URGENT cash needs to be pumped into the military to shore up the UK’s defences against a Russian attack, a former navy chief has said.
Admiral Lord Alan West claimed the money was desperately needed.
His comments come amid a spike in military aggression by Moscow in Syria, which has been condemned by prime minister Theresa May.
Speaking to The News, Lord West claimed Russia was spending an ‘unsupportable’ amount of cash on nuclear weapons and its military, which he said was ‘worrying’.
The former First Sea Lord said: ‘Russia has got a wartime economy. They have a GDP that equates to that of Italy, yet they’re renewing their triad of nuclear defences.
‘Spending that sort of money is unsupportable and very destabilising and that’s extremely worrying.’
The comments come as a team of MPs yesterday quizzed defence secretary Michael Fallon over how prepared the UK was for a Russian invasion.
The former minister for Portsmouth was also asked whether the government was devoting enough cash to its defence budget.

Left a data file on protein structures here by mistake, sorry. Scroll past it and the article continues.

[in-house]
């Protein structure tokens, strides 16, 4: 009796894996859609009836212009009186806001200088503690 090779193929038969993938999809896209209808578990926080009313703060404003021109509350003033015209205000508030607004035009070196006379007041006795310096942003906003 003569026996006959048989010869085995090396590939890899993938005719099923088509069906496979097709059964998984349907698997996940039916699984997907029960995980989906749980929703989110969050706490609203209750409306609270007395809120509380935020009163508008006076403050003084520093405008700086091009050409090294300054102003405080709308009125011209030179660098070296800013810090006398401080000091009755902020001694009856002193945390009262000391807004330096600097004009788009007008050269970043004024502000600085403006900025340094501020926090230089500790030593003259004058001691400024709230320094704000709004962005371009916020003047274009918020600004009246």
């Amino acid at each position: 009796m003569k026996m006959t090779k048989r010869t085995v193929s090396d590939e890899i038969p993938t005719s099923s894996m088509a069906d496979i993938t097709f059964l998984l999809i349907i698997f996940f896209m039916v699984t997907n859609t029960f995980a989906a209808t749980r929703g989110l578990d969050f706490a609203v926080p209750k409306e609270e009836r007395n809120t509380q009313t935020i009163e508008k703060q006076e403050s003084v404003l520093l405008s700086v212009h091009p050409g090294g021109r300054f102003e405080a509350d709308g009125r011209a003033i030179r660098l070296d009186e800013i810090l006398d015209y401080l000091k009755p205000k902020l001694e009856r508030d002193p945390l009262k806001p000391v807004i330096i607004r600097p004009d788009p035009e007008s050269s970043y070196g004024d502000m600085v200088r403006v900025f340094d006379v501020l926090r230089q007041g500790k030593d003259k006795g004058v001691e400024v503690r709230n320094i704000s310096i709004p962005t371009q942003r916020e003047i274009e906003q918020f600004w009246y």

Last December, then-PM David Cameron revealed the UK’s Strategic Defence and Security Review in which he pledged the nation would spend two per cent of its earning on its military.
But Lord West said the SDSR funding was not enough, adding: ‘There’s insufficient money for the navy. The navy in 2025 will be nothing like that which the government expects.’
Dr Julian Lewis, chairman of the Defence Committee, claimed the two per cent pledge was only a minimum.
He said the last time the UK faced both a threat of domestic terrorism and serious confrontation in Europe was in the 1980s, when the government spent up to five per cent of its income on defence.
Mr Fallon said these threats were evaluated in the SDSR and was ‘confident’ the UK could respond to Russian aggression if it needed to.
A battalion of 800 British soldiers will be sent to Estonia, with RAF squads based in the Black Sea next year, he said. And he promised the defence budget would rise by half a percent ‘in real terms’ of each year of this parliament.
He added war with Russia was unlikely, saying: ‘We have seen much greater Russian aggression this year than in previous years... but I don’t think that prefaces an open conflict next year.’